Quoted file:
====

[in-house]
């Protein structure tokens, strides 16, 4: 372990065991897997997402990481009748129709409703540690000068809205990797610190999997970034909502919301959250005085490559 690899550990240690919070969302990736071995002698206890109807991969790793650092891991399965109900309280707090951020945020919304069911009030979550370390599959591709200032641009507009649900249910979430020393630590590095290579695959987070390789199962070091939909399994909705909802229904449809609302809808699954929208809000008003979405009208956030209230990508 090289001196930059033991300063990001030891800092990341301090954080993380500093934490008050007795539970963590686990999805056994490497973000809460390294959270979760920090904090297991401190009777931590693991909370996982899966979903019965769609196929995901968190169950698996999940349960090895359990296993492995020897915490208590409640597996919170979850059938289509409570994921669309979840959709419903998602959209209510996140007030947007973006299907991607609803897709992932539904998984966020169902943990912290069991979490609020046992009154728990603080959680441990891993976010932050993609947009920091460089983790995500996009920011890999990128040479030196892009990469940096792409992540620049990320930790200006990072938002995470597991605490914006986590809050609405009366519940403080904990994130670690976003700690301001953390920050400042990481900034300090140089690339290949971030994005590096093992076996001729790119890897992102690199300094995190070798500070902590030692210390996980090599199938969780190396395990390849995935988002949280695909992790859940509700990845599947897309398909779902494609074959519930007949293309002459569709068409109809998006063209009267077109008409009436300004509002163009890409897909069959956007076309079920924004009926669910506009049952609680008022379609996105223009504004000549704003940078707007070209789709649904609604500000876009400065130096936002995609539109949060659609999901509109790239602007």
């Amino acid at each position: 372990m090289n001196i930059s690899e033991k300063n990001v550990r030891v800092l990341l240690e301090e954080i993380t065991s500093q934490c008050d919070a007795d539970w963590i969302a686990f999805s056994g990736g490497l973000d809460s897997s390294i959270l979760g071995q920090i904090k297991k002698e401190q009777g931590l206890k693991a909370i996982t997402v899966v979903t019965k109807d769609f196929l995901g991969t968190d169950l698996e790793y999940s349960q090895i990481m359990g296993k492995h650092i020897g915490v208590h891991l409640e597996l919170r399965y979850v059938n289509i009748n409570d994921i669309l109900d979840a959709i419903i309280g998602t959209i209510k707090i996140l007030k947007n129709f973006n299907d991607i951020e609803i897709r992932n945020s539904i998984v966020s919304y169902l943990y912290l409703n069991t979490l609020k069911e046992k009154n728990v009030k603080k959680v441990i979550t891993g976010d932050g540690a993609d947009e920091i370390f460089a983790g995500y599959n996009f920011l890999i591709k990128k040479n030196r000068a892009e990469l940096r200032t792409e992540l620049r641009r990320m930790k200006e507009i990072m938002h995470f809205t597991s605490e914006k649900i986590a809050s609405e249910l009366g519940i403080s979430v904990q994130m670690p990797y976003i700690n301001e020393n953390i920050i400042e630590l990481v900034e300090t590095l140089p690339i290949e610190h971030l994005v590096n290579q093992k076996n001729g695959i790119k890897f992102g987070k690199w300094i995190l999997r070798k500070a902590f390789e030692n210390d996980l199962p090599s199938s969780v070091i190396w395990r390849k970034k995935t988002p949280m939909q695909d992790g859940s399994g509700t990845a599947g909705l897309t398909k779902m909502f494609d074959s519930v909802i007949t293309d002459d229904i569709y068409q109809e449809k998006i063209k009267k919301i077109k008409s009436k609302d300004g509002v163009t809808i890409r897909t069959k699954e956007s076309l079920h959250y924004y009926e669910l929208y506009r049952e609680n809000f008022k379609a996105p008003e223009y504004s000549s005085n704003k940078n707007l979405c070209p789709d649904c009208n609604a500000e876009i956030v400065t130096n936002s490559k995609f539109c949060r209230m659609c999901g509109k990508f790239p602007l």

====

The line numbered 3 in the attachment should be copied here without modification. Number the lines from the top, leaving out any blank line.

């Amino acid at each position: 372990m090289n001196i930059s690899e033991k300063n990001v550990r030891v800092l990341l240690e301090e954080i993380t065991s500093q934490c008050d919070a007795d539970w963590i969302a686990f999805s056994g990736g490497l973000d809460s897997s390294i959270l979760g071995q920090i904090k297991k002698e401190q009777g931590l206890k693991a909370i996982t997402v899966v979903t019965k109807d769609f196929l995901g991969t968190d169950l698996e790793y999940s349960q090895i990481m359990g296993k492995h650092i020897g915490v208590h891991l409640e597996l919170r399965y979850v059938n289509i009748n409570d994921i669309l109900d979840a959709i419903i309280g998602t959209i209510k707090i996140l007030k947007n129709f973006n299907d991607i951020e609803i897709r992932n945020s539904i998984v966020s919304y169902l943990y912290l409703n069991t979490l609020k069911e046992k009154n728990v009030k603080k959680v441990i979550t891993g976010d932050g540690a993609d947009e920091i370390f460089a983790g995500y599959n996009f920011l890999i591709k990128k040479n030196r000068a892009e990469l940096r200032t792409e992540l620049r641009r990320m930790k200006e507009i990072m938002h995470f809205t597991s605490e914006k649900i986590a809050s609405e249910l009366g519940i403080s979430v904990q994130m670690p990797y976003i700690n301001e020393n953390i920050i400042e630590l990481v900034e300090t590095l140089p690339i290949e610190h971030l994005v590096n290579q093992k076996n001729g695959i790119k890897f992102g987070k690199w300094i995190l999997r070798k500070a902590f390789e030692n210390d996980l199962p090599s199938s969780v070091i190396w395990r390849k970034k995935t988002p949280m939909q695909d992790g859940s399994g509700t990845a599947g909705l897309t398909k779902m909502f494609d074959s519930v909802i007949t293309d002459d229904i569709y068409q109809e449809k998006i063209k009267k919301i077109k008409s009436k609302d300004g509002v163009t809808i890409r897909t069959k699954e956007s076309l079920h959250y924004y009926e669910l929208y506009r049952e609680n809000f008022k379609a996105p008003e223009y504004s000549s005085n704003k940078n707007l979405c070209p789709d649904c009208n609604a500000e876009i956030v400065t130096n936002s490559k995609f539109c949060r209230m659609c999901g509109k990508f790239p602007l």